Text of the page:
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Julius Caesar - Denarius

6  of these sold for an average price of: 459.82459.826 of these sold for an average price of: 459.82
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Ancient Coin - Julius Caesar - Denarius Laureate Head / Venus
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SubjectJulius Caesar
Reverse TypeVenus
Primary ID TypeSydenham
Primary ID1071
InscriptionObvCAESAR IMP
Latest Possible Year-44
Weight (gr)139

Additional References: Crawford 480/5b
Notes: Wreathed head of Caesar facing right, eight-rayed star behind / Venus standing facing left, holding victory and scepter with star at base.
Obverse: Gaius Julius Caesar was born on 13 July, 100BC and lived until his assassination in 44BC. He was born into the Roman Noble patrician family, Julius. From an early age he became involved in Roman politics. The appointment by his uncle-by-marriage, Gaius Marius, to the position of Flamen Dialis pushed him into the Roman Senate as a teenager. From this time on, he stayed at or close to the center of Roman politics until his murder in Rome by conservative senators who wished to undermine many of the changes Caesar sought to implement to counteract the immense pressure created by the rapid expansion of the Republic over the preceding 100 years.

His greatest military accomplishment was the absorption of Gaul (modern day France) into the Roman Republic. This conquest brought him immense wealth and power which became the bedrock of his support by the Roman people. Unfortunately, from an early age onward, his view of how to solve the growing pains of the Republic differed vastly from those of more conservative elements of the Roman ruling class, the senate. These disagreements flared into legal challenges and eventually outright war when Caesar made his famous crossing of the Rubico river in 49BC.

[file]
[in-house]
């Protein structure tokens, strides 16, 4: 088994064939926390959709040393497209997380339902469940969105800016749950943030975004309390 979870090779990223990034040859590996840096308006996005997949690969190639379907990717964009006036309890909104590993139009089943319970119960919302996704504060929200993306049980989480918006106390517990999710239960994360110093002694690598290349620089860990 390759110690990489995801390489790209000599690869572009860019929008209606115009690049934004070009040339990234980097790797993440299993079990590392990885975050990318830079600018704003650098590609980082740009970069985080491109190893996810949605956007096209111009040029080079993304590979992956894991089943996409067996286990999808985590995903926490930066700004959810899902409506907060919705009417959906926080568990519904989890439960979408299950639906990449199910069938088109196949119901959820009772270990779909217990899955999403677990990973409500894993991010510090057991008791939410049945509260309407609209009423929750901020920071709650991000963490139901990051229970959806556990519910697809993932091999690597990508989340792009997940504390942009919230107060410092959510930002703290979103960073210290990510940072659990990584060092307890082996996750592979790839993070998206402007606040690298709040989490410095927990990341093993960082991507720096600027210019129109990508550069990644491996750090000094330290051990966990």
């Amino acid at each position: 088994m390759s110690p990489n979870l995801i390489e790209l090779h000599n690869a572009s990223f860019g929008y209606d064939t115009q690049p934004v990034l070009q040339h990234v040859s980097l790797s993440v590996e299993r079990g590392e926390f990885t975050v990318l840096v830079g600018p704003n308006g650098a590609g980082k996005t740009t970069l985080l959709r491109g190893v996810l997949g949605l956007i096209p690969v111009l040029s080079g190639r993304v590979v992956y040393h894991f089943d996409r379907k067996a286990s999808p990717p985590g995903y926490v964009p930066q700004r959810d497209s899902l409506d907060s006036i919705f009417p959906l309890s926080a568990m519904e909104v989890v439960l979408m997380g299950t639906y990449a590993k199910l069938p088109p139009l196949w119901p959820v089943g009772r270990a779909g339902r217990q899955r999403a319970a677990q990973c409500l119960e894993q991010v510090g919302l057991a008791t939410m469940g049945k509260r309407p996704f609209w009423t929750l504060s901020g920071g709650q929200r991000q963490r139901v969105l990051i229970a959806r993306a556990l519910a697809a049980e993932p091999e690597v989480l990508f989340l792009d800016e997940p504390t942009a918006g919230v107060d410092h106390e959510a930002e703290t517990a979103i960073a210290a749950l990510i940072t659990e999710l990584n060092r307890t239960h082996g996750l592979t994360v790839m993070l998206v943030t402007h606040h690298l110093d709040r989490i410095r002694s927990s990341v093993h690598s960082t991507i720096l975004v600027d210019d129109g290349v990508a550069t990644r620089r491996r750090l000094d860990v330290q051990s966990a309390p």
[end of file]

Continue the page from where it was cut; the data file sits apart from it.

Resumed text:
His defiant stance against the senate conservatives (known as the boni or "good ones") was the root of this war. Although Caesar was initially victorious and defeated the leader of the conservatives, Pompey the Great, he made too many political enemies in the process and 5 years after the famous crossing, his enemies murdered Caesar at a gathering of the senate.
Denomination: In the Roman currency system, the denarius was a small silver coin first minted about 211 BC during the Second Punic War. It became the most common coin produced for circulation but was slowly debased in weight and silver content until its replacement by the double denarius, called the antoninianus, early in the 3rd century AD. The word denarius is derived from the Latin dēnī "containing ten", as its value was 10 asses, although in the middle of the 2nd century BC it was recalibrated so that it was now worth sixteen asses or four sestertii. It is the origin of several modern words such as the currency name dinar; it is also the origin for the common noun for money in Italian denaro, in Portuguese dinheiro and in Spanish dinero.

From Wikipedia
Period: Imperatorial Rome. As the Roman Republic began to implode because of corruption and infighting among powerful members of the Roman Senate, a new type of Roman Republican coinage emerges, that of the military strongmen who dominated and fought amongst each other before the final fall of the Republic. The drama surrounding the fall of the Roman Republic is a story full of political intrigue, military action, betrayal, murder and sex scandals. Different parts of this story have been told and retold by ancient historians, modern day scholars, dozens of Hollywood movies and even an HBO miniseries. All of the actors in this great drama, Crassus, Pompey, Julius Caesar, Brutus and Cassius, Mark Antony and Cleopatra and the last man standing at the end of it all, Octavian (later known as the first emperor of Rome, Emperor Augustus) all minted coins during this time bearing their names and propaganda images supporting their factions and political ideals.
Culture: Ancient Rome. A famous catch phrase "Rome was not built in a day" definitely applies to the Roman civilization. Rome stated as a series of small villages among the famous seven hills of Rome along the river Tiber. Eventually through conquest, diplomacy, wise policies of indirect rule and assimilation, the Romans were able to not only unify the Italian peninsula, but though a series of brutal wars against regional powers established a great Empire that spanned Europe, Asia and Africa, making the Mediterrean Sea and "Roman Lake."

All Roman coinage can generally be divided into eight time periods as described below. An interesting thing about Roman coins minted during these eight time periods is that you can literally see the "Rise and Fall" of the Roman Empire on its coinage as the sharp imagery and pure silver and gold coins of the Roman Republic and Early Imperial Period gradually devolves into crude, illegible and heavily debased coins of the "Barracks Emperors" and "Barbarian" Period.
Item created by: George on 2016-08-13 17:46:32

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